Q&A with Donor Tim Sweeney: “We change hearts and minds one person at a time.”on March 12th, 2013 at 10:51 am
Philanthropist and community leader Tim Sweeney generously helped raise funds for Pride Foundation during Executive Director Kris Hermanns recent visit to Billings, issuing a challenge gift of $1000. The house party he co-headlined was packed with more than 60 people and raised over $3,000 to support Pride Foundation’s work in Montana. I know not everyone (myself included) got to learn what makes Tim tick, so I thought I’d follow up with this Q&A, as we all can learn a lot from this impressive Montana-grown leader.
Tim is a Billings native and graduate of the University of Montana. He’s served as Executive Director of the Gill Foundation since 2007, bringing three decades of leadership experience in the movement to advance equality for all Americans. Prior to joining Gill Foundation, Tim worked to build national efforts to support the rights of lesbian and gay couples to civil marriage and provided support for organizations implementing a California law that safeguards the rights of lesbian, gay, bisexual, and transgender students.
From 1986 to 1993, Sweeney led the Gay Men’s Health Crisis, helping to build the largest community-based HIV/AIDS service, prevention, and advocacy organization in the world. Under his leadership, the organization formed a national coalition to press Washington to pass antidiscrimination legislation. Working with allies, they secured passage of the Americans with Disabilities Act and the Ryan White Care Act. Tim will retire from the Gill Foundation this summer.
Pride Foundation: How old were you when you came out to yourself, your family, and friends? If that took place in Montana, what was that like for you? If not, do you think being in a state like Montana prevented you from feeling like you could be yourself and have a good life here?
Tim Sweeney: I knew I was different very early in my life, when I was six years old (1960). I didn’t have a word to describe my feelings and attractions. The notion of homosexuality or a gay community was not in the culture of my family or my town. I was helped along my journey by my next oldest brother (Mark) who came out before me. As I gradually revealed myself to my closest friends late in high school and then college, I decided that I could not thrive as an openly gay man in Montana, so I moved to San Francisco in 1977. It was very difficult to leave my home and community but I felt I had no choice. My older gay brother had moved to New York City and built himself a great circle of friends and a terrific career in the theater. I was determined to replicate his success in my own way and I did.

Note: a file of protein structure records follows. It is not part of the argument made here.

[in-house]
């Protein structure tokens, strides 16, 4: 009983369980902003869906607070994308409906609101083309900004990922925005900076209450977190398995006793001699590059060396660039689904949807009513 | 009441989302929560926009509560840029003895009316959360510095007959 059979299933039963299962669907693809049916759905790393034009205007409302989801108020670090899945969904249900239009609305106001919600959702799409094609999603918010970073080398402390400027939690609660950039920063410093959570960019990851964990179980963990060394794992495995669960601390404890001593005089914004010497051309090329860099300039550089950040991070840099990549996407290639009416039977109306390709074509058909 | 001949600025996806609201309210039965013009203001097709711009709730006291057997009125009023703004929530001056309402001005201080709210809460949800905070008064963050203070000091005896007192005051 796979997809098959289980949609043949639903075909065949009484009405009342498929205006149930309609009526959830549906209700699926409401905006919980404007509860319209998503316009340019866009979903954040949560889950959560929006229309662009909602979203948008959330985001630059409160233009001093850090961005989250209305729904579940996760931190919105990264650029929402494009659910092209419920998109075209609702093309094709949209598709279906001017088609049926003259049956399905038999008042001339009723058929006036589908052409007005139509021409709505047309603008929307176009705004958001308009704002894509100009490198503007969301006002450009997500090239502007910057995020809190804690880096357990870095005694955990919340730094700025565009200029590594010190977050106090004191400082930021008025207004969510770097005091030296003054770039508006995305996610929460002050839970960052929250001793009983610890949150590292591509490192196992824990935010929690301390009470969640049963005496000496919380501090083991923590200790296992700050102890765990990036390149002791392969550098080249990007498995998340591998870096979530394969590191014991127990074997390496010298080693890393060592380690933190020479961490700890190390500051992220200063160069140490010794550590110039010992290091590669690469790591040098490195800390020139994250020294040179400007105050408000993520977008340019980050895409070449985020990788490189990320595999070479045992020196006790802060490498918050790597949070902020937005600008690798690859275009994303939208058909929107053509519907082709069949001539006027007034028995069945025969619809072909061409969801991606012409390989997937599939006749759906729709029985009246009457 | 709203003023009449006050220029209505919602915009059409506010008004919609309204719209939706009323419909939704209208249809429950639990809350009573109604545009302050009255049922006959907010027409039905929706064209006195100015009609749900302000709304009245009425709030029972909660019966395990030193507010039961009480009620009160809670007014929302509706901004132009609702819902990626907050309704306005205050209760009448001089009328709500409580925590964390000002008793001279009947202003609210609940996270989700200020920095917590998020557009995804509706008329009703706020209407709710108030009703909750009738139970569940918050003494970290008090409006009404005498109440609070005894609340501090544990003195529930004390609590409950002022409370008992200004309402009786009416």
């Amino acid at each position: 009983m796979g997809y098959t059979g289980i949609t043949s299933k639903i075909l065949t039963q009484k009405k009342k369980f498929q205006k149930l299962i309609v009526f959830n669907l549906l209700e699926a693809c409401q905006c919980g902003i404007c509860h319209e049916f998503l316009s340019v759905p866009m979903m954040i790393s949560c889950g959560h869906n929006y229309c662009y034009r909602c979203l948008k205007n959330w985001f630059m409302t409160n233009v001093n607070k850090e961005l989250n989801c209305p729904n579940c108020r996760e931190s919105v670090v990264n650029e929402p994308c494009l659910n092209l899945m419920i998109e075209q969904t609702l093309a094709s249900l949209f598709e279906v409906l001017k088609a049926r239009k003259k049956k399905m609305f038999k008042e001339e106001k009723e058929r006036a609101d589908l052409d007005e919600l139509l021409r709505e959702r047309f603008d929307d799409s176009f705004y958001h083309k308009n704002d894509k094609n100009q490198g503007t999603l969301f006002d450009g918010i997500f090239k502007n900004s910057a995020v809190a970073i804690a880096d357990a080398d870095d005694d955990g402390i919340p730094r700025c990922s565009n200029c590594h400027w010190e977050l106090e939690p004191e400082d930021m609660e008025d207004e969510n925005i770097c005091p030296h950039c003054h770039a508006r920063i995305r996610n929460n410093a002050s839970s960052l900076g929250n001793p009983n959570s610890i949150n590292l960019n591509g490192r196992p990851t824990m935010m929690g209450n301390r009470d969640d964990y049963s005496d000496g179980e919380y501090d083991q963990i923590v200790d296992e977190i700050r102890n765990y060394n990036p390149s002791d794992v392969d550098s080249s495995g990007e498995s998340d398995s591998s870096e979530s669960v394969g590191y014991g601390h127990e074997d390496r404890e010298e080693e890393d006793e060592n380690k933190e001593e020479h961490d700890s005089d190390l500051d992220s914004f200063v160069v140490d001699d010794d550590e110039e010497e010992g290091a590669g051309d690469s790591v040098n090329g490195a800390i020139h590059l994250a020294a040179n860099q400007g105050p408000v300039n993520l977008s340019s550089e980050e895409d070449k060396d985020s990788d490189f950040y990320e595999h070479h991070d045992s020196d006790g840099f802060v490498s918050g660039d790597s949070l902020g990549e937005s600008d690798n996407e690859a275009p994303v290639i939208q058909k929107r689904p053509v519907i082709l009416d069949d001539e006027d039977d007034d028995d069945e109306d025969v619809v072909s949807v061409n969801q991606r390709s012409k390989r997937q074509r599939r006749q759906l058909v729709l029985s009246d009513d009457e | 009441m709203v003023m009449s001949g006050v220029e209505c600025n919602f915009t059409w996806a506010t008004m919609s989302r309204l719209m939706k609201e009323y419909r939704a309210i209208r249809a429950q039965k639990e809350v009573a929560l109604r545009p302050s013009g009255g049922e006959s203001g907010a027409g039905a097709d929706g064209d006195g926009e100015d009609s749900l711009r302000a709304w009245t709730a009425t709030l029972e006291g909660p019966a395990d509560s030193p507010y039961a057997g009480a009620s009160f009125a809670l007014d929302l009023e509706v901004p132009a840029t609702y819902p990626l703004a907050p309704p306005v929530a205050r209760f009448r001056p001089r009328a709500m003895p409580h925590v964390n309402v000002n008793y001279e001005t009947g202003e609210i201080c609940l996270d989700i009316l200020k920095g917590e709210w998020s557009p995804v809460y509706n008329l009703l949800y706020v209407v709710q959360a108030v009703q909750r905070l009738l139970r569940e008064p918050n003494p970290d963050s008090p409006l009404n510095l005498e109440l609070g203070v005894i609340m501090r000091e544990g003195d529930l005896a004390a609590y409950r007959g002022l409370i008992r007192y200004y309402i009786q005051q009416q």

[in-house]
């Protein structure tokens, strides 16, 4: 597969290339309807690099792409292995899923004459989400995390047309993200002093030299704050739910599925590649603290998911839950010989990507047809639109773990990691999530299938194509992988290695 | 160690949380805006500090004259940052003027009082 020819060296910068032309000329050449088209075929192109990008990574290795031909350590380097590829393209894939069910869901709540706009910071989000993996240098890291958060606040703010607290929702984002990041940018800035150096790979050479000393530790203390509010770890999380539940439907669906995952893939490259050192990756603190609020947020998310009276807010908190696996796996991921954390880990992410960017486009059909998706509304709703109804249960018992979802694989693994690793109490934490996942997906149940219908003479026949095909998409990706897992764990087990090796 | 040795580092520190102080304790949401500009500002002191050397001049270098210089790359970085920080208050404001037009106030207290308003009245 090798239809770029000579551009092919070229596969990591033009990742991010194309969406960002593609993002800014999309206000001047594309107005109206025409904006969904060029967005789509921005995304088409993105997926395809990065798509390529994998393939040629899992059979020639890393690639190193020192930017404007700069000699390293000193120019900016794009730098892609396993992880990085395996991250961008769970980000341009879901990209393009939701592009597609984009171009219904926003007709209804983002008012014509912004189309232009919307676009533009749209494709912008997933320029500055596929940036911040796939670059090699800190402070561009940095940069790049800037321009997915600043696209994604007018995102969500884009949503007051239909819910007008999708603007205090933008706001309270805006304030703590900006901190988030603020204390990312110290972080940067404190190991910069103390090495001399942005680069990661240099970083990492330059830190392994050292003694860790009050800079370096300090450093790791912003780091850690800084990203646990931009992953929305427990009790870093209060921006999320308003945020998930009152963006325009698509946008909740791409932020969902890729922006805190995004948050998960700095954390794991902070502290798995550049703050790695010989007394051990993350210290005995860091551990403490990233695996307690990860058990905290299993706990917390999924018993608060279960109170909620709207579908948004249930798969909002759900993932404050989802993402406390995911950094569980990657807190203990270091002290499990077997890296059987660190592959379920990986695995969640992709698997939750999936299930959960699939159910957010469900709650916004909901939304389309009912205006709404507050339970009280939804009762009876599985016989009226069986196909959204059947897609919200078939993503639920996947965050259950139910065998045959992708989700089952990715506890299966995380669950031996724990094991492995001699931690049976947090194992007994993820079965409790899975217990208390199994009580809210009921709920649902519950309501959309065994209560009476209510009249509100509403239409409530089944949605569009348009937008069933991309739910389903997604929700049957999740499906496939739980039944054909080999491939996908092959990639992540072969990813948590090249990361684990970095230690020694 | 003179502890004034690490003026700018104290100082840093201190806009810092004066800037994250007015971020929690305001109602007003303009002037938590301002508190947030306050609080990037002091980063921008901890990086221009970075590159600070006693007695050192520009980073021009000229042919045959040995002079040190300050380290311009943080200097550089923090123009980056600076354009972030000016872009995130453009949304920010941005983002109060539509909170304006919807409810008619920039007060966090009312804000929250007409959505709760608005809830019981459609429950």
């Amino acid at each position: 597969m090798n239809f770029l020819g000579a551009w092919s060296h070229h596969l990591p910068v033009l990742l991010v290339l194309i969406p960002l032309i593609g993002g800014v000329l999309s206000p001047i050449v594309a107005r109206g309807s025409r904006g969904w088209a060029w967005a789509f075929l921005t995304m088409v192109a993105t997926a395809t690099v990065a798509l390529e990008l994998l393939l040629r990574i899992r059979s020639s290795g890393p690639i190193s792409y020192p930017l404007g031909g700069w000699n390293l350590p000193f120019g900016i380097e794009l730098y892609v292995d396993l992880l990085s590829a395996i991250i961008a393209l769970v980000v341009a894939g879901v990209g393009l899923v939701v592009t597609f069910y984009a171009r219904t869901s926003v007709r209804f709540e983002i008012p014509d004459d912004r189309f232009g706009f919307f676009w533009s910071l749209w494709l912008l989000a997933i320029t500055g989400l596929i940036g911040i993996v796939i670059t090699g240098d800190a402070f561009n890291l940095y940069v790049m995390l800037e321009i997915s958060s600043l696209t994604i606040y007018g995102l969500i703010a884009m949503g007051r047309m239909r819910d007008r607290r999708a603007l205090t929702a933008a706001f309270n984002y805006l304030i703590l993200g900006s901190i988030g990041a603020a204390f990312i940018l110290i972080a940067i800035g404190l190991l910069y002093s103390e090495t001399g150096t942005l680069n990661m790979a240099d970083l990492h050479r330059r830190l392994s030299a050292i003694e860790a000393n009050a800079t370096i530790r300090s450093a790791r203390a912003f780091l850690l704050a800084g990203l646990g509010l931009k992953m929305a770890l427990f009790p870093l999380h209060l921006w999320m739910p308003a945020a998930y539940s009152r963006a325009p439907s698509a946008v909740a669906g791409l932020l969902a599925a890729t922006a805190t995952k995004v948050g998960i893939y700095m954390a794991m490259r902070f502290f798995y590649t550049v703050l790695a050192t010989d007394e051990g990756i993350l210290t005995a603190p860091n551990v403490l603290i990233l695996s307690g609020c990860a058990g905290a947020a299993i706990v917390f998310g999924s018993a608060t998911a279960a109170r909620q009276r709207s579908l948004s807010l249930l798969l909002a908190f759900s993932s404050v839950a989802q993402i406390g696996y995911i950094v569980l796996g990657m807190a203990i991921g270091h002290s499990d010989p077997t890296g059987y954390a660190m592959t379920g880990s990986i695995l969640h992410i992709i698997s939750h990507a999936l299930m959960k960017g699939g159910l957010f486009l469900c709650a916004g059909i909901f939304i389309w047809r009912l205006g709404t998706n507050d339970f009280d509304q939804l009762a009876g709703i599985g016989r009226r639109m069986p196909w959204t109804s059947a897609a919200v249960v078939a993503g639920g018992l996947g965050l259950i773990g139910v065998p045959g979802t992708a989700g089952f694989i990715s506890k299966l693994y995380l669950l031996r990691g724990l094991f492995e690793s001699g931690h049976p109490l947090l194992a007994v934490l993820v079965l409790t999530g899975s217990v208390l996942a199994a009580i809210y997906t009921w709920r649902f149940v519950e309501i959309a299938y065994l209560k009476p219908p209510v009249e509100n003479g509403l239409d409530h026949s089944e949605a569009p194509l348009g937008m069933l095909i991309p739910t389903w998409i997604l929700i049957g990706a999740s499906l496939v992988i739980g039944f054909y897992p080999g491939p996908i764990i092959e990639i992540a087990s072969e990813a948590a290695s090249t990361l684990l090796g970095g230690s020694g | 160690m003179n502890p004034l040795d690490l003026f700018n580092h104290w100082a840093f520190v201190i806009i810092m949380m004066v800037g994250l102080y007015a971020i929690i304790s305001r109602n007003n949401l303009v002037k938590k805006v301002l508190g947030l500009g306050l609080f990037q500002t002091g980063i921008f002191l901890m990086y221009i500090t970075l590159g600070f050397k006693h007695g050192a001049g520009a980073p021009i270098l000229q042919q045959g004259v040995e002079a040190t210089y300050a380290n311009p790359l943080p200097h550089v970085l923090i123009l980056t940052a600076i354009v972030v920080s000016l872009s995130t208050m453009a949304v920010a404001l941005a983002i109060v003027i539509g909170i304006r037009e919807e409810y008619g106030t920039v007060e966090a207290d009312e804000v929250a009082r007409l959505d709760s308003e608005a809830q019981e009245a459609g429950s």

PF: What’s your favorite thing to do or place to visit when you come back to Montana?
TS: I love to visit my three siblings and their families, my many dear friends, visit my parents’ gravestone, walk along the Yellowstone River, and hike up at East Rosebud Lake. And eat Wilcoxson’s ice cream bars and hamburgers at the Dew Drop Inn in Absarokee.
PF: Gill Foundation has been a huge supporter of LGBTQ equality efforts in Montana. Tell us about some of the recent grants you’ve made here and the impact they have made.
TS: We have funded or are funding (with our partners in the State Equality Fund) the ACLU of Montana and the Montana Human Rights Network. We are extremely proud of and inspired by their litigation, public education, and organizing programs that seek to establish inclusive non-discrimination protections and recognition of LGBT families.
PF: You are good friends with Pride Foundation’s Executive Director, Kris Hermanns. How did you two meet? What about Kris’s leadership of Pride Foundation stands out most to you?
TS: I met Kris Hermanns when we both served on the Funders for Lesbian and Gay Issues board of directors. I immediately appreciated her intelligence, passion, no-nonsense style, sense of strategy, and wonderful humor. She has brought those same qualities to Pride Foundation. We also share the same taste in shirts. And we like to hike together.
PF: Working on LGBTQ equality in Montana can be tough on staff and volunteers. What advice do you have to keep us motivated, especially during this legislative session?
TS: We change hearts and minds one person at a time. Sharing our personal narrative of our hopes, dreams, barriers we face and contributions we make is effective. All the polling shows that as non-gay people know more and more LGBT people and understand us at a very human level, their attitude shifts and they become more supportive.
PF: Could you ever see yourself living in Montana again? Why or why not?
TS: I plan to live in the Bay Area over the long term. But as I slow down at work and eventually retire, I hope that I can spend extended periods of time in Montana with my family and friends and enjoy the state’s beautiful land and culture.
PF: You recently made a very generous gift to Pride Foundation, $4,000 of which will go toward our Ex-Pat campaign to challenge other Montanans who’ve left the state to give back. Why do you prioritize Pride Foundation in your giving?
TS: I admire the many projects that Pride Foundation funds in Montana – services, organizing, public education, community building, scholarships, and the arts. All are part of a holistic strategy to strengthen our communities and gain full legal equality.
PF: Anything else you’d like to share with Pride Foundation blog readers?
TS: Remember your roots and help our next generation of LGBT kids thrive with their families and in their communities.
Caitlin Copple is Pride Foundation’s Regional Development Organizer for Montana. You can email Caitlin at email@example.com.